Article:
Hungarian tolerance tax #hungary #slovakia


Eric M. Bloch
 

There appear to be two categories of Jews in Hungary who fell under the Edict of Toleration, first promulgated by Empress Maria Theresa in 1749.  Various Hungarian Jewish censuses, particularly in the early 19th century, identify Jewish heads of household as either Tolerirt (Tolerated) or Commorirten (?).  It is this latter category of Commorirten Jews for which I cannot find a translation, or any documents defining this category.  Like the Tolerated Jews, some of the Commorirten Jews had been living in their communities with their families for many years.  Can anyone definitively shed light on this category of Commorirten Jews?

Eric M. Bloch
Milwaukee, Wisconsin


beer_tom@...
 

The word "commorirt" means committed.  
The Toleration Patent of 1781 allowed all Jews to practice trades, earn university degrees, and to enter service in state offices.

Presumably those in Maria Theresia's time that were "toleriert" could so so. Those that were commorirt could not do so.


Tom Beer
Melbourne, Australia


Alice Glasner
 

Have you found any of these early 19th century censuses? They sound like they could be a great help.

Alice Glasner


judyyoung@...
 

I have just checked the meaning of the word "commorirt" both in German and in Latin - since it is clearly a Latin origin word. In both languages the meaning of the word is to stay, to sojourn, to live, to dwell. (the Latin infinitive of the verb is "commorare" and the noun is "commoratio" = residence or dwelling (also delay). Clearly it is a word used in the 18th and 19th centuries and the only examples I could find were from old texts from the 19th century; not in modern usage.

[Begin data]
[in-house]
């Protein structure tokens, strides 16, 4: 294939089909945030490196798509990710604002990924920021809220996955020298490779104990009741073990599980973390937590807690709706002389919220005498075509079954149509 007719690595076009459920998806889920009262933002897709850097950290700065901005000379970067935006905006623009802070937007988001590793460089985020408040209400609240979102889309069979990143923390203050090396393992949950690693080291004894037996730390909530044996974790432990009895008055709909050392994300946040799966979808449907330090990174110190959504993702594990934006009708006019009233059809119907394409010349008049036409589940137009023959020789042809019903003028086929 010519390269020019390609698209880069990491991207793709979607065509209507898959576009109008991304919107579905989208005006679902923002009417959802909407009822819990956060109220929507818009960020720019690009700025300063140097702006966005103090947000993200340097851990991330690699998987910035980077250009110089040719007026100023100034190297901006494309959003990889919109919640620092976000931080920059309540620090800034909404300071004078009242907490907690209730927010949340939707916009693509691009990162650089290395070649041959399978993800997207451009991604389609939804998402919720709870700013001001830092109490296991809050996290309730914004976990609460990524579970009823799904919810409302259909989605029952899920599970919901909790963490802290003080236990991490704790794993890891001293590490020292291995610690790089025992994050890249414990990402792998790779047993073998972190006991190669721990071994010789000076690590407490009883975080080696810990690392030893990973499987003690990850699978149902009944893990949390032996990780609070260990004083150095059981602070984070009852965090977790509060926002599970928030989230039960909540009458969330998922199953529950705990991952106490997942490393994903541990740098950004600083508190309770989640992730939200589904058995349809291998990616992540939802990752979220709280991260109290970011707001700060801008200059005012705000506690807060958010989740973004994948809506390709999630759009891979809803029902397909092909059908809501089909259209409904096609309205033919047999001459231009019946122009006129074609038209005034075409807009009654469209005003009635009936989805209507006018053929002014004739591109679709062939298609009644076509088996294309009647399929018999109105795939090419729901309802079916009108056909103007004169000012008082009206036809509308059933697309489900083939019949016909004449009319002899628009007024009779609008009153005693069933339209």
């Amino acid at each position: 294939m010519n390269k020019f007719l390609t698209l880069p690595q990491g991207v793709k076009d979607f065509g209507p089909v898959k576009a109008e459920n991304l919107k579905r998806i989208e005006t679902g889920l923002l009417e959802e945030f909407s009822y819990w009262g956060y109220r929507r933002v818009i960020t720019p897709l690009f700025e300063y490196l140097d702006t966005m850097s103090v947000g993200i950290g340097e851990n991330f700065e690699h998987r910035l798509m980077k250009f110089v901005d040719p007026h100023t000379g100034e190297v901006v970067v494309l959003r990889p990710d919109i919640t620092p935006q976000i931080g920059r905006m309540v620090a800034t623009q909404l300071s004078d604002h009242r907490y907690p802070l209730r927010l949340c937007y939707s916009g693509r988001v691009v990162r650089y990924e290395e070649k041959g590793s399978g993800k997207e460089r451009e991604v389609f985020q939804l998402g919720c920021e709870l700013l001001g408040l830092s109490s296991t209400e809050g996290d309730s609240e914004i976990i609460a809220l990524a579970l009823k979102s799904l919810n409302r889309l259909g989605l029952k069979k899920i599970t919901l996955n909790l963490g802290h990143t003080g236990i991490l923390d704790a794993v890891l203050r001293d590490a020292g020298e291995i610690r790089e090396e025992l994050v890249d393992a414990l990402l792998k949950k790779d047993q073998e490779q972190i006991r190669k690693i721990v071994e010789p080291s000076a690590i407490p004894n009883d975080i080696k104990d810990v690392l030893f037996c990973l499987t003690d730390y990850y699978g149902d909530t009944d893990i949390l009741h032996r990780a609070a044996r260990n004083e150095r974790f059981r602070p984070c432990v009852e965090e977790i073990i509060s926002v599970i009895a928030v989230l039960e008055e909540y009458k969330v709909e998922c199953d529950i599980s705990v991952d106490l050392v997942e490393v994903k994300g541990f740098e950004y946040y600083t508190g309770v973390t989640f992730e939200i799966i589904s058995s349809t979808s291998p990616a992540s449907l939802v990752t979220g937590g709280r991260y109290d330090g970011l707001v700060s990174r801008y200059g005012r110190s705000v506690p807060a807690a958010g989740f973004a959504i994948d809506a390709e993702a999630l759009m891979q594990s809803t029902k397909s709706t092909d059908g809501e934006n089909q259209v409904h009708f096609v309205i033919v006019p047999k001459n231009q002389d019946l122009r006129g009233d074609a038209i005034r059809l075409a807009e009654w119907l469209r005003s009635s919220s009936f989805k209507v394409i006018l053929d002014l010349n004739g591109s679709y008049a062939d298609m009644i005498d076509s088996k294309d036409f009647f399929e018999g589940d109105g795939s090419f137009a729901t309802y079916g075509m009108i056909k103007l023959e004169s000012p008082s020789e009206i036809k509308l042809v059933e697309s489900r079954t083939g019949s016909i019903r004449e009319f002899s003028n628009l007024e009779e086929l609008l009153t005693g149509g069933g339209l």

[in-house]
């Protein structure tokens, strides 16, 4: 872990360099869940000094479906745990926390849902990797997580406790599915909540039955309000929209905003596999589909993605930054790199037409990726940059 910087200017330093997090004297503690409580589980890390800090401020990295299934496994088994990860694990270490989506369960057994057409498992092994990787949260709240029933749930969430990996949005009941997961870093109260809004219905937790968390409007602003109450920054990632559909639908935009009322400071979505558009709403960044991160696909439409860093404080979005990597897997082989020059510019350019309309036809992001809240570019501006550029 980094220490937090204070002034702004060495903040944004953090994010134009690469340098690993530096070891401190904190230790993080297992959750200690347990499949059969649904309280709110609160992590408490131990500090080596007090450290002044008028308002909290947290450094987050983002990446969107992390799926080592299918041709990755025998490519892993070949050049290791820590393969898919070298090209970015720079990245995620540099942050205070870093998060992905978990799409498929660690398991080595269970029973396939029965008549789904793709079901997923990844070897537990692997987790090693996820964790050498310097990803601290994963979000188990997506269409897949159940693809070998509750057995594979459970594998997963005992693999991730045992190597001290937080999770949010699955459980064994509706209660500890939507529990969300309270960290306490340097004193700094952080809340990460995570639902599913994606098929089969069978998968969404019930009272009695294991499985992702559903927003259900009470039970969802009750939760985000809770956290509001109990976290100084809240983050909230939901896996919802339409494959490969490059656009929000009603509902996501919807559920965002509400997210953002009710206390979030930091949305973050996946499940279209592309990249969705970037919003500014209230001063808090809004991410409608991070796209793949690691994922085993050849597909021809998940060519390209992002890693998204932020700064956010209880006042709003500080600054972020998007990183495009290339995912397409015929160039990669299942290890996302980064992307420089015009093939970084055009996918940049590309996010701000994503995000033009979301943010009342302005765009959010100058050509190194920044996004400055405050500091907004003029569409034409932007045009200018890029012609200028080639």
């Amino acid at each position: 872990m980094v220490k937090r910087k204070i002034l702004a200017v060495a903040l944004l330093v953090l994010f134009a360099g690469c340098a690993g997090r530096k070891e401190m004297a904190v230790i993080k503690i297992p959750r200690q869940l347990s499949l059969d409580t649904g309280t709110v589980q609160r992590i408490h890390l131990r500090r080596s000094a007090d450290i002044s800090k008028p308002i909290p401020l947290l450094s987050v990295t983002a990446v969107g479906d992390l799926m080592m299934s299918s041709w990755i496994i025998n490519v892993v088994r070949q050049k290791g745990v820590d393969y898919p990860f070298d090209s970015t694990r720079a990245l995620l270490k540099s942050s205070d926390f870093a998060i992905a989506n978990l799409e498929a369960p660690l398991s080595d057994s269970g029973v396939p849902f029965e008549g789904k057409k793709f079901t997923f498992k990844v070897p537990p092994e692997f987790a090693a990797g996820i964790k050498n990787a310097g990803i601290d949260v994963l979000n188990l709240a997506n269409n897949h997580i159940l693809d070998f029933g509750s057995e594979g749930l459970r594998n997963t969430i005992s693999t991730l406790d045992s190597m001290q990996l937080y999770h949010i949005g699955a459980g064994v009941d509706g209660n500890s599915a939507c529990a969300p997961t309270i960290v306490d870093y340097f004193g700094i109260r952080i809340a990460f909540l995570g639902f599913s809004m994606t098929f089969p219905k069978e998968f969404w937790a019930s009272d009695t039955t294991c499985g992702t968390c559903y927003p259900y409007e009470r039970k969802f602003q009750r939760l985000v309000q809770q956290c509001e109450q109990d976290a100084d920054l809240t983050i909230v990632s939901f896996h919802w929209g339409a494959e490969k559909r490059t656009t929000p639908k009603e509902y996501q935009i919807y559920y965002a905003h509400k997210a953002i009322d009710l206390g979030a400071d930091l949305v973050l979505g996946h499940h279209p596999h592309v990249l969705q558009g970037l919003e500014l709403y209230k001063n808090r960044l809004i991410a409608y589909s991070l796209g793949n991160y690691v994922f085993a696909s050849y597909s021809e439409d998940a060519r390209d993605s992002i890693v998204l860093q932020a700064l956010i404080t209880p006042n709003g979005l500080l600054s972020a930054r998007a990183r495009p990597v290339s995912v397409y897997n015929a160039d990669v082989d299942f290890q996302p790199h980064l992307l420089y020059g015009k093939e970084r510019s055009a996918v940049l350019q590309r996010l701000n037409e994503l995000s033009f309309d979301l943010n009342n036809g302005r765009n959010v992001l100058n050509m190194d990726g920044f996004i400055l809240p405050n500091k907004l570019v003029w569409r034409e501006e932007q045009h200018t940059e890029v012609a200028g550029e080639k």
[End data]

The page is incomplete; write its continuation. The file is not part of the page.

I am not familiar with special genealogical meanings and terms but I would guess that in the censuses and other lists there were Jews who were "tolerirt" =  "tolerated" i.e. given permission to live where they were in return for paying the tolerance tax (introduced by Maria Theresa) and others who were "commorirt" i.e. who had been living there for some time and were accepted on that basis as residents. 
Perhaps someone who is more familiar with the censuses would be able to confirm.  
Judy Young Drache
Ottawa, Canada


Erika Gottfried
 

I spent far too much time trying and failing to find a definition in both Latin and German, so it's a relief to see your response, Judy.  Thanks so much for your good offices and shrewd guess!  I'm sure you're correct.  
--
Erika Gottfried
Teaneck, New Jersey


Eric M. Bloch
 

Thanks to all those who responded to my query about Toleriert and Commoriert Jews in Hungary.  

It appears the main difference was that the Toleriert Jews had permanent residence status while the Commoriert Jews had temporary residence status.  Beyond that, it is not clear if the Tolerierts had more rights than the Commorierts - rights such as freedom of occupation, property ownership, and university attendance.  Although initially, only the status of Toleriert was inheritable, it appears that later, even the status of Commoriert was inheritable.  They even transferred from daughters to their husbands.  Thus, by the 1820s, the Hungarian Jewish censuses indicated whether an individual was the son-in-law of a Toleriert or Commoriert.

By the early 19th century, the regulations were becoming difficult to enforce and any real differences between the two categories began to vanish, according to the Hungarian Jewish Museum and Archive in Budapest.  This can be seen in the censuses where it was shown many Commoriert Jews had lived in Pest for more than 10 years - hardly temporary.  The country needed the Jews for economic reasons, so enforcement was lax and “temporary” became more-or-less “permanent.”
 

These categories appear to have applied primarily to the 60 or so free royal cities of Hungary, including Pest.
 

An interesting article about the Jews of Pest in the first half of the 19th century, was written by Vera Backskai (1930-2018), a well-known Hungarian historian, and can be found at <https://epa.oszk.hu/00000/00003/00007/bacskai.htm>.  Her article includes references to the Tolerierts and Commorierts.

Eric M. Bloch

Milwaukee, Wisconsin